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Discussion Starter · #1 ·
Should I or shouldn't I put grease between the prop and shaft (taper) ?
My though is it'll be easier to remove (when underwater).
 

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Do not use any grease. The shaft generally transfers the enrgy to the propellor via the frictional force between the shaft and the propellor. Generally this connection is conical to increase the friction. Although a wedge between them supports energy transfer, the main method is via friction.
 

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Controversal. VOLVO 3 blade folding prop, and KIWI prop manual, both recommend greasing it. I did it in both cases, but didn't find it any difference when removing previous props in older boats, I mean, I foun d it easy. I've greasing it for years and never found any grip problem, as all props have a key on shaft. For your ref, the VOLVO was mounted on Yanmar 40HP saildrive.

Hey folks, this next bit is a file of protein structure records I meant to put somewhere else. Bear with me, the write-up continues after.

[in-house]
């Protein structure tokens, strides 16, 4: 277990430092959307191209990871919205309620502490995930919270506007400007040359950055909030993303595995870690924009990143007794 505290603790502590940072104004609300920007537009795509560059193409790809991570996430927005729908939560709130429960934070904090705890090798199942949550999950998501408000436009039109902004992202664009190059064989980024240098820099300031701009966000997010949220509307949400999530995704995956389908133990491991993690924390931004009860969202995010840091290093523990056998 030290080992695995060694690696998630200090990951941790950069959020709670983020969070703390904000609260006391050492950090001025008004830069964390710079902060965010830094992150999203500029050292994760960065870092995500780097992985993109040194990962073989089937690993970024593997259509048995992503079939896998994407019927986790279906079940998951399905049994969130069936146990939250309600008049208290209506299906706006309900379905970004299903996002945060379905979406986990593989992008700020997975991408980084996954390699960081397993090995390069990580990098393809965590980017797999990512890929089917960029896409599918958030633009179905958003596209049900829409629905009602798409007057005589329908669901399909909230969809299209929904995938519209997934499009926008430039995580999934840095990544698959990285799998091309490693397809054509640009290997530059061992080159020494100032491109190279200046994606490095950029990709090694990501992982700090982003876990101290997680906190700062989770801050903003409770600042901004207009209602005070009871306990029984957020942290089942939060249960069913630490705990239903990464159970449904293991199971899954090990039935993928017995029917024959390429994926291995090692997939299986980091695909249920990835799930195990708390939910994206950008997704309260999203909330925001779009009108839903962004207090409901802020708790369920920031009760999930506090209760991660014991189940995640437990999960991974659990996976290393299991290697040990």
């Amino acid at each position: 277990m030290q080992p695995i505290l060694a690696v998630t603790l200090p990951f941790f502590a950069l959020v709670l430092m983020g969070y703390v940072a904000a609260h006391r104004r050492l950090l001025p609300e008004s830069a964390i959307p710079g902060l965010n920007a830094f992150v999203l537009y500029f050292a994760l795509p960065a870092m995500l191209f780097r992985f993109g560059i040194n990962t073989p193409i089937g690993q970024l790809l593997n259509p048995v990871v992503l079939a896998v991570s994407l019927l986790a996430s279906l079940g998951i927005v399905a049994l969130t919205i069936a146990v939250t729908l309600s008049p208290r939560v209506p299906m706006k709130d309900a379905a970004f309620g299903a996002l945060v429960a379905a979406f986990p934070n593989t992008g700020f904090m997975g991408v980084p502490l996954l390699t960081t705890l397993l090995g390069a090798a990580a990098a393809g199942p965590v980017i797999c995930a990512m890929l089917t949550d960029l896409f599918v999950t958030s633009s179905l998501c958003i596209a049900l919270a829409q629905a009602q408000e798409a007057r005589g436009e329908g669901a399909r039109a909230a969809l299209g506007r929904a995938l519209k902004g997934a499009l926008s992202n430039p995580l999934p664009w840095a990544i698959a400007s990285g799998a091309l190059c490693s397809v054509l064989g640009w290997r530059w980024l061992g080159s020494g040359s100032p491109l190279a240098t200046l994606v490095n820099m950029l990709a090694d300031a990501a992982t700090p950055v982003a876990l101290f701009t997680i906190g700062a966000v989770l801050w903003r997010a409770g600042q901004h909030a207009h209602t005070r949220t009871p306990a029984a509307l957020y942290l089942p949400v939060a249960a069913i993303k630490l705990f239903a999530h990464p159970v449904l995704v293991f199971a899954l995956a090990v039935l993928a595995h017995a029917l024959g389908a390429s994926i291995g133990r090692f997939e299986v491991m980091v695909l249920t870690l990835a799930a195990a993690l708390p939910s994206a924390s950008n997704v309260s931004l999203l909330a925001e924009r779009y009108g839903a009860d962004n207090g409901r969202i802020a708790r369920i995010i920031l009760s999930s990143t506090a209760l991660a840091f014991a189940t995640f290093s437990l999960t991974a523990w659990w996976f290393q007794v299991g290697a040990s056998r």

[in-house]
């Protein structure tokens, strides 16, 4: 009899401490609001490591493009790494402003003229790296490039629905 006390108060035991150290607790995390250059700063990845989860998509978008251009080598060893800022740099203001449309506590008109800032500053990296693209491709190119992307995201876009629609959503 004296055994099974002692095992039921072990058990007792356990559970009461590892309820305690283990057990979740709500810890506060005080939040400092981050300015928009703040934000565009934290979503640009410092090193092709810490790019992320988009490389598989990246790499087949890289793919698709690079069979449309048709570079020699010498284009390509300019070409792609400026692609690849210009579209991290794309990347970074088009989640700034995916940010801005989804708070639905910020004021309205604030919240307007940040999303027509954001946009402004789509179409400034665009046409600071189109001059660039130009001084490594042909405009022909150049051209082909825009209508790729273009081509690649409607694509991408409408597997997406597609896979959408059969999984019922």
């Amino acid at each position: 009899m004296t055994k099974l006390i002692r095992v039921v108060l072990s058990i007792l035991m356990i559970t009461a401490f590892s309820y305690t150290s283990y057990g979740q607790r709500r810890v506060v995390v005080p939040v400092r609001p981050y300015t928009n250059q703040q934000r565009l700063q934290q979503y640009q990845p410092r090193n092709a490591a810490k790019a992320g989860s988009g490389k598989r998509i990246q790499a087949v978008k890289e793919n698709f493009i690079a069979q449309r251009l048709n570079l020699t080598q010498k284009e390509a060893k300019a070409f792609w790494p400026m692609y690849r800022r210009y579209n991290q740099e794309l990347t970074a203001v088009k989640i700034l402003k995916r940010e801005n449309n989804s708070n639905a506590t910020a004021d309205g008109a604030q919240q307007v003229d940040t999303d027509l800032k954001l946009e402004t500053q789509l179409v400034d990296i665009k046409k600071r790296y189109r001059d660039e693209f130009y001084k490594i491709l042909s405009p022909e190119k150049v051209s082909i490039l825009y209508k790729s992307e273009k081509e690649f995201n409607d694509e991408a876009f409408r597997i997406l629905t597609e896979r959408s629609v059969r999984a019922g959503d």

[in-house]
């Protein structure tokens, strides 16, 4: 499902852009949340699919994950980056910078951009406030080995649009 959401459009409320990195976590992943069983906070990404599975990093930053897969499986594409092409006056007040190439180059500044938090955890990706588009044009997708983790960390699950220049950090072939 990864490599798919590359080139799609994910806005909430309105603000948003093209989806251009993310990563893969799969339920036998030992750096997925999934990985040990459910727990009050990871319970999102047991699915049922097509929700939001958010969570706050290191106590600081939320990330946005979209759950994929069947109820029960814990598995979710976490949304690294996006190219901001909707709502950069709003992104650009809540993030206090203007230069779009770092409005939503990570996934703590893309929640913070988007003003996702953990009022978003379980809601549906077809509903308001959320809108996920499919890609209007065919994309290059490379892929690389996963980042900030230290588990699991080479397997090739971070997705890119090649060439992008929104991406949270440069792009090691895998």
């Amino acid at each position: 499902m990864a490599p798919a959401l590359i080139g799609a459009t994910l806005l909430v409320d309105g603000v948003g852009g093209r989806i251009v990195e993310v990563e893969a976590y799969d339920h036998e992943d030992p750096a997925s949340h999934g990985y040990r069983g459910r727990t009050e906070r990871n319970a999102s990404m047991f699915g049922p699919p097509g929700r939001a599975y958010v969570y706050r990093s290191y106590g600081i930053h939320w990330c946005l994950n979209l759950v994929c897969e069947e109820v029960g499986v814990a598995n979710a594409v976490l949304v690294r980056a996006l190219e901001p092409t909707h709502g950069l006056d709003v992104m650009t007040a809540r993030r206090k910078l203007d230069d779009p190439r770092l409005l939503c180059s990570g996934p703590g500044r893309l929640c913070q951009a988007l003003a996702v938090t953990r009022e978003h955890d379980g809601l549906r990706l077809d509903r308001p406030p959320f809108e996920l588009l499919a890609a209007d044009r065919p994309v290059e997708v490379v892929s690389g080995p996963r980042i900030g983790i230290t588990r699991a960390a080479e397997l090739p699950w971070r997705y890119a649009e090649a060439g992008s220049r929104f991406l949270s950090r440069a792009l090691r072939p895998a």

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Sea Dweeb
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A sail drive is far different. A sail drive employs a splined shaft not a taper and should be greased with a light coating of lithium grease.

A tapered shaft should NOT have anything applied. The shape of the shaft taper and the propeller hub taper are the factors that hold the propeller fixed and allow energy transfer. If you grease the shaft you run the risk of interfering with the fit.

If the propeller is easy to remove it wasn't properly installed in the first place.

By the way if the propeller is properly installed there is no force applied to the key. The key is there to insure that the wheel and taper are correctly aligned
 
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